I dismissed plaintiffs' first amended complaint in part because it failed properly to allege that defendants withheld material information. The amended complaint did not allege that plaintiffs purchased or sold securities because of defendants' purported misdeeds. Instead, plaintiffs' securities claim was based on the injuries they allegedly sustained as "forced sellers" under the merger agreement. Because plaintiffs' votes were not needed to approve the merger, I applied the standard of materiality set forth in Healey v. Catalyst Recovery of Pennsylvania, Inc., 616 F.2d 641, 645-48 (3d Cir. 1980), and found the complaint defective in failing to allege that plaintiffs would have acted differently had defendants' merger plans been disclosed earlier.

 Plaintiffs now state that they purchased Old Penn stock from 1981 to 1983, and that those purchases would not have been made had defendants disclosed their plans. Although plaintiffs have thereby avoided the concerns addressed in Healey, their allegations are not sufficient to show that defendants' plans were material. Plaintiffs must still allege sufficient information to withstand the rule of Greenfield v. Heublein, Inc., 742 F.2d 751 (3d Cir. 1984), cert. denied, 469 U.S. 1215, 105 S. Ct. 1189, 84 L. Ed. 2d 336 (1985), that tentative merger plans are immaterial as a matter of law. *fn1"

 Under Greenfield, a duty to disclose a merger plan arises only when there is an "agreement in principle" to merge. Id. at 756-57. See also Staffin v. Greenberg, 672 F.2d 1196, 1205-07 (3d Cir. 1982). Contrary to plaintiffs' contention, the fact that defendants controlled both New Penn Merchandising Corporation, the acquiring company, and Old Penn, the target, is not sufficient to show that an agreement in principle existed. Greenfield describes an agreement in principle as an agreement on the fundamental terms of the merger, such as price and structure. Id. The court's concern that disclosure of preliminary discussions and plans can itself be misleading applies with full force to the "going private" merger at issue in this case.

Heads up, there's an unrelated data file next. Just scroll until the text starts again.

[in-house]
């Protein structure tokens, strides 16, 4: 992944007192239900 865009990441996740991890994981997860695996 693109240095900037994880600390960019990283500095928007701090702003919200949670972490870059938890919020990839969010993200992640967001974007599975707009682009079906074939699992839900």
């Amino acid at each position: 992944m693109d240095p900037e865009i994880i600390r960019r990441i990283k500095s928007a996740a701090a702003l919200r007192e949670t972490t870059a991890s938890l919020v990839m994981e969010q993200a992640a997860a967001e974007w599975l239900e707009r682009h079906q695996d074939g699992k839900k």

Plaintiffs have not alleged that a concrete agreement was reached. They merely state in conclusory fashion that defendants, since "sometime in 1978," have planned to take Old Penn private. I do not suggest that plaintiffs must set forth the precise details of a merger plan in order to avoid dismissal of the complaint. Plaintiffs must, however, do more than merely allege that defendants had a plan. Some information must be set forth which would permit an inference that defendants had formulated an agreement of sufficient specificity to incur a duty of disclosure. *fn2" Without such information, plaintiffs' allegations do no more than reiterate the basic theme of the amended complaint: that defendants planned to perpetuate their control at the expense of the minority shareholders. Such allegations do not state a claim under federal securities law. See, e.g., Panter v. Marshall Field & Co., 646 F.2d 271, 287-89 (7th Cir.), cert. denied, 454 U.S. 1092, 70 L. Ed. 2d 631, 102 S. Ct. 658 (1981); Biesenbach v. Guenther, 588 F.2d 400, 402 (3d Cir. 1978); Warner Communications, Inc. v. Murdoch, 581 F. Supp. 1482 (D.Del. 1984); Sanders v. Thrall Car Manufacturing Co., 582 F. Supp. 945 (S.D.N.Y. 1983), aff'd per curiam, 730 F.2d 910 (2d Cir. 1984); Issen v. GSC Enterprises, 508 F. Supp. 1278 (N.D.Ill. 1981).

 Accepting plaintiffs' allegations concerning defendants' activities, I find it difficult to characterize this as an "insider trading" case at all. Insider trading is considered fraudulent because of the "'inherent unfairness involved where one takes advantage' of 'information intended to be available only for a corporate purpose and not for the personal benefit of anyone.'" Dirks v. SEC, 463 U.S. 646, 654, 77 L. Ed. 2d 911, 103 S. Ct. 3255 (1983) (quoting In re Merrill Lynch, Pierce, Fenner & Smith, Inc., 43 S.E.C. 933, 936 (1968)). Plaintiffs, however, have not alleged that defendants traded on the basis of inside information. This is not a case in which defendants are accused of purchasing stock knowing that the corporation's imminent announcement of a merger agreement would cause the price of the stock to rise. Instead, to use plaintiffs' own words, "defendants were purchasing Old Penn common stock in execution of their plan to take Old Penn private." Plaintiffs' Motion for Partial Reconsideration at 11 (emphasis added). Plaintiffs have in effect alleged only that defendants were striving to increase their control of Old Penn. Although defendants may have breached certain fiduciary duties in the process, their failure to publicize their intentions is ...